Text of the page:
Giant pituitary macroadenoma at the age of 4 months: case report and review of the literature

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CASE REPORT: Adrenocorticotropic hormone (ACTH)-secreting pituitary adenoma is extremely rare. Only five cases are reported in the literature to date. We report the youngest patient of Cushing's disease due to ACTH-secreting pituitary macroadenoma at the age of 4 months. The patient presented with cushingoid facial features, hypertension and optic atrophy. Serum cortisol level was 97 microg/dl, with increased secretion of urinary free cortisol; plasma ACTH level was 353 pg/ml. Magnetic resonance imaging of the brain showed a large contrast-enhancing solid mass sitting in the sellar region, with suprasellar and lateral extension. Surgical resection was done, and immunohistochemistry confirmed the diagnosis of ACTH-secreting pituitary adenoma. Postoperatively, the patient died of disseminated intravascular coagulopathy.CONCLUSION: Cushing's disease due to ACTH-secreting pituitary macroadenoma is a possible diagnosis in early infancy. This report, along with five previously reported cases in the literature, revealed a poor surgical outcome. This surgical morbidity is possibly attributed to difficult peroperative hemostasis due to vasculopathy in Cushing's disease, which leads to excessive blood loss, adverse hemodynamic changes, myocardial dysfunction and disseminated intravascular coagulopathy.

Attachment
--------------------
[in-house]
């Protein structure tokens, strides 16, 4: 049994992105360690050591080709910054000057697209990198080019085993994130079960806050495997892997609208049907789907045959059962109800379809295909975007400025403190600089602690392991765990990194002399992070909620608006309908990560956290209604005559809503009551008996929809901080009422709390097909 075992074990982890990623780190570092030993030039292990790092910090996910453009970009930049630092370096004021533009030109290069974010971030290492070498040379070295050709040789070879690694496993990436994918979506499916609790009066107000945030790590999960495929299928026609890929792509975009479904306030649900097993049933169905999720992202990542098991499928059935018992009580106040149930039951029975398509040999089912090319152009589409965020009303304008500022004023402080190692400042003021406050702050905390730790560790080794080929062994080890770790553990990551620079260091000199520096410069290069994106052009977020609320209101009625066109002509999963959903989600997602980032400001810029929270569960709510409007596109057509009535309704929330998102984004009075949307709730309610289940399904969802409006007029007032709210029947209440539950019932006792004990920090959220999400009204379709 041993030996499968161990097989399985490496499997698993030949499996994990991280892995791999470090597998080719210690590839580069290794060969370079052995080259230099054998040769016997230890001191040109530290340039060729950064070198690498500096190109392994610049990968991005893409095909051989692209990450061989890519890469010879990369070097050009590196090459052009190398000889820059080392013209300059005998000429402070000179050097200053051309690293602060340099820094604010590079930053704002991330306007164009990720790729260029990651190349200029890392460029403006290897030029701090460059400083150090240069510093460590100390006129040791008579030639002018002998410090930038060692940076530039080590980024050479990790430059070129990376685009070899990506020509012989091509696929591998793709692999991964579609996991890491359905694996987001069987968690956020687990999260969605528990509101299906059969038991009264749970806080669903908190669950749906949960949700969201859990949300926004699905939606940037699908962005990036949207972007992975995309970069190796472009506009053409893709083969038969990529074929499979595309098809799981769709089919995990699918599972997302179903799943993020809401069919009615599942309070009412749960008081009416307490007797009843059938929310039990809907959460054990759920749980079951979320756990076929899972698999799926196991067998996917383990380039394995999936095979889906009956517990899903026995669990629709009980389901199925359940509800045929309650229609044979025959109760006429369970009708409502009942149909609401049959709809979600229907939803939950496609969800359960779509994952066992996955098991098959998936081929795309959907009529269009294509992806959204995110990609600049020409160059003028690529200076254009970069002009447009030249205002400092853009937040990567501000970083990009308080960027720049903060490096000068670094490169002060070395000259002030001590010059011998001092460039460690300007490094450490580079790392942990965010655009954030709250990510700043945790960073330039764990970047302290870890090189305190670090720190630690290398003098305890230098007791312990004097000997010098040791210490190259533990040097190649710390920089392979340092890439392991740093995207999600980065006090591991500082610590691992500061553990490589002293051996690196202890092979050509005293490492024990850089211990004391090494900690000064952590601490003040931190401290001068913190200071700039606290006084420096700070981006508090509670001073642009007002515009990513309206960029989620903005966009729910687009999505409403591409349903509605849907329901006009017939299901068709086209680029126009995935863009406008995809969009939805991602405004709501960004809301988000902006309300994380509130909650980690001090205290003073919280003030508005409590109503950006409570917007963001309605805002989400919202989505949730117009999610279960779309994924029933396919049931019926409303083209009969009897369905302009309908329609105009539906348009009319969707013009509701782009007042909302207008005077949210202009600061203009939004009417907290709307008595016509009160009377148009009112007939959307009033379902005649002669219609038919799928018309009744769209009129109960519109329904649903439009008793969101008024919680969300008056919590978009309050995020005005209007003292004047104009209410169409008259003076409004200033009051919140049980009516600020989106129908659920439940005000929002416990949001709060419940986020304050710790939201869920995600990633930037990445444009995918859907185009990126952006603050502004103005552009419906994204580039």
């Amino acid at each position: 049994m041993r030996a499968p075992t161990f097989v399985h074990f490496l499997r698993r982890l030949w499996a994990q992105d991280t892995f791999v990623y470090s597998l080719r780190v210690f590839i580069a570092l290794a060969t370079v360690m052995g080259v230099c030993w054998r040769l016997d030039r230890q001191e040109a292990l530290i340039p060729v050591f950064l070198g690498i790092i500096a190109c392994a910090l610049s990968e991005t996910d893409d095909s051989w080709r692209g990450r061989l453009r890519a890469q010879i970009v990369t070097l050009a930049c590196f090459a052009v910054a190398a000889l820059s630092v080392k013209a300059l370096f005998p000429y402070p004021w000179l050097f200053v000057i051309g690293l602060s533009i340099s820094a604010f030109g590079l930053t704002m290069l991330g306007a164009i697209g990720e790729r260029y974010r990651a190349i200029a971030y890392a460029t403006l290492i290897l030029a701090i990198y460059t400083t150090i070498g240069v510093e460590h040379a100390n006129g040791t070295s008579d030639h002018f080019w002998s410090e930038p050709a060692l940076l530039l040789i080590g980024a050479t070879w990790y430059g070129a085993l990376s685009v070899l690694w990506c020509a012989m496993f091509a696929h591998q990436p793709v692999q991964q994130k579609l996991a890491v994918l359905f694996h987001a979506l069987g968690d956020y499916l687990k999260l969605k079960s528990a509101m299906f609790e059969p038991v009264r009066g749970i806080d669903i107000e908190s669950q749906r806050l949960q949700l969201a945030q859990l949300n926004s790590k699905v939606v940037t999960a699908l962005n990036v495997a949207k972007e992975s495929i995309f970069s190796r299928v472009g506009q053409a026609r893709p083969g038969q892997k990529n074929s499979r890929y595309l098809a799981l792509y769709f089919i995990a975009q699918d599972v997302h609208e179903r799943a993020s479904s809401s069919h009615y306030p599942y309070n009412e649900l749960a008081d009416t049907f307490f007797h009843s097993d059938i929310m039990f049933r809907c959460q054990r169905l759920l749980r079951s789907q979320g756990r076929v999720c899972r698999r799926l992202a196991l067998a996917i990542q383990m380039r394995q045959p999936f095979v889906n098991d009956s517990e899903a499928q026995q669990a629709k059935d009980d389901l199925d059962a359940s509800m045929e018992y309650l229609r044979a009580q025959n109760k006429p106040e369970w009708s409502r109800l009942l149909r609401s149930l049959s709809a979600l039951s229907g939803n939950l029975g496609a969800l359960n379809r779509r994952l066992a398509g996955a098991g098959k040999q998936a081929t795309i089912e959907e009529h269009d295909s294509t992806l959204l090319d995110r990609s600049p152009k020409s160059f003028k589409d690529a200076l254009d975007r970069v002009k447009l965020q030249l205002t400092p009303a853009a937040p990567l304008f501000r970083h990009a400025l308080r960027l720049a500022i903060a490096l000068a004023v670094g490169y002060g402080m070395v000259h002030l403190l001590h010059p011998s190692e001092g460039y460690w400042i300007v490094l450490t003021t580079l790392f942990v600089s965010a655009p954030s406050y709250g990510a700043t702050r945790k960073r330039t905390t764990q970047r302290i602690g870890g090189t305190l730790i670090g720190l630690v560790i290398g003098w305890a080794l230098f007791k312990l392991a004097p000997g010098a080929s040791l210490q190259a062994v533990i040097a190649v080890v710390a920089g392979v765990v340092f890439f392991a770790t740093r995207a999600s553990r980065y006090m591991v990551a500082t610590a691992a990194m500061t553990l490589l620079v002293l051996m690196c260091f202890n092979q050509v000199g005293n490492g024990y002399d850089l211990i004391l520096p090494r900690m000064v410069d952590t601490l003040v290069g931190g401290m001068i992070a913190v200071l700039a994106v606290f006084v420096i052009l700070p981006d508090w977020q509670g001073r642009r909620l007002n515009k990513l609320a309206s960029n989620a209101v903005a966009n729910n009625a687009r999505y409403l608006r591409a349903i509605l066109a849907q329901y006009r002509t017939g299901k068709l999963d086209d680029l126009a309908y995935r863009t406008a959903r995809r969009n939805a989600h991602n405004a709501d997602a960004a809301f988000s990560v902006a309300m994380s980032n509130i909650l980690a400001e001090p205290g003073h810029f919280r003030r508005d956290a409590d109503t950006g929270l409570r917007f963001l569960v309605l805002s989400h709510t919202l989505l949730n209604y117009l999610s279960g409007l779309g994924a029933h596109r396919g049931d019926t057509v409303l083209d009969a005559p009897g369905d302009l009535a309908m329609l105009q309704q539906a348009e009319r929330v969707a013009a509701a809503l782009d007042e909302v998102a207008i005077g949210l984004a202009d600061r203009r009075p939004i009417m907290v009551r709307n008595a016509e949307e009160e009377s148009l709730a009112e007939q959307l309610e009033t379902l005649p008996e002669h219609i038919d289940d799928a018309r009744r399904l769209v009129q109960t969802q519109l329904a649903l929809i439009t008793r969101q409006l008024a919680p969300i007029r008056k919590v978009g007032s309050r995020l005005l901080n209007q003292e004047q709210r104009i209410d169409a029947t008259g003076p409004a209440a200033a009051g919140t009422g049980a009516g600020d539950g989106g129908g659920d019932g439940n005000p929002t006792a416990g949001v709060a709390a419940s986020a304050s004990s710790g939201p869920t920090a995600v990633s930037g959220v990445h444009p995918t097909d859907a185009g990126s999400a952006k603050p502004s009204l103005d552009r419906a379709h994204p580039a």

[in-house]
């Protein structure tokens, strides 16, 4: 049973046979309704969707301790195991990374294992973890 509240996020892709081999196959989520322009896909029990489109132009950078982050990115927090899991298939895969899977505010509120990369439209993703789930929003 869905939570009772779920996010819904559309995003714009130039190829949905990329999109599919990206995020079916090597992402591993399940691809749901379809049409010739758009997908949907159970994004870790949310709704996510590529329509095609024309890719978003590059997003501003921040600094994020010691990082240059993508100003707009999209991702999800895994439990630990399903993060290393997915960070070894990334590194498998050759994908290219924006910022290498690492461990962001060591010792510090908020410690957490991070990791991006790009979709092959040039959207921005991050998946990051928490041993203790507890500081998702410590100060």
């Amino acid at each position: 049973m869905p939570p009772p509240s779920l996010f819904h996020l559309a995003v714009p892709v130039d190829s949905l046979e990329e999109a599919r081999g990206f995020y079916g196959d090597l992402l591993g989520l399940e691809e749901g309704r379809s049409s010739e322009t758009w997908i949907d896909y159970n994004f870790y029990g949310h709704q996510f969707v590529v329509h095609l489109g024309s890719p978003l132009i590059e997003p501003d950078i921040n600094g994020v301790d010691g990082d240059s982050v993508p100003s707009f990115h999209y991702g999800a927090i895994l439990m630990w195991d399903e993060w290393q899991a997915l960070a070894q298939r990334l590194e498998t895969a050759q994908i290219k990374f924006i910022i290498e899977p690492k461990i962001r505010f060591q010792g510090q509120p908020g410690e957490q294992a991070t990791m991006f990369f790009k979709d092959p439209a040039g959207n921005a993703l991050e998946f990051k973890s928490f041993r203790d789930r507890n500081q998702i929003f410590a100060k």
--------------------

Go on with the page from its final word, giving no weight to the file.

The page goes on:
Publication (Name of Journal)

Child's Nervous System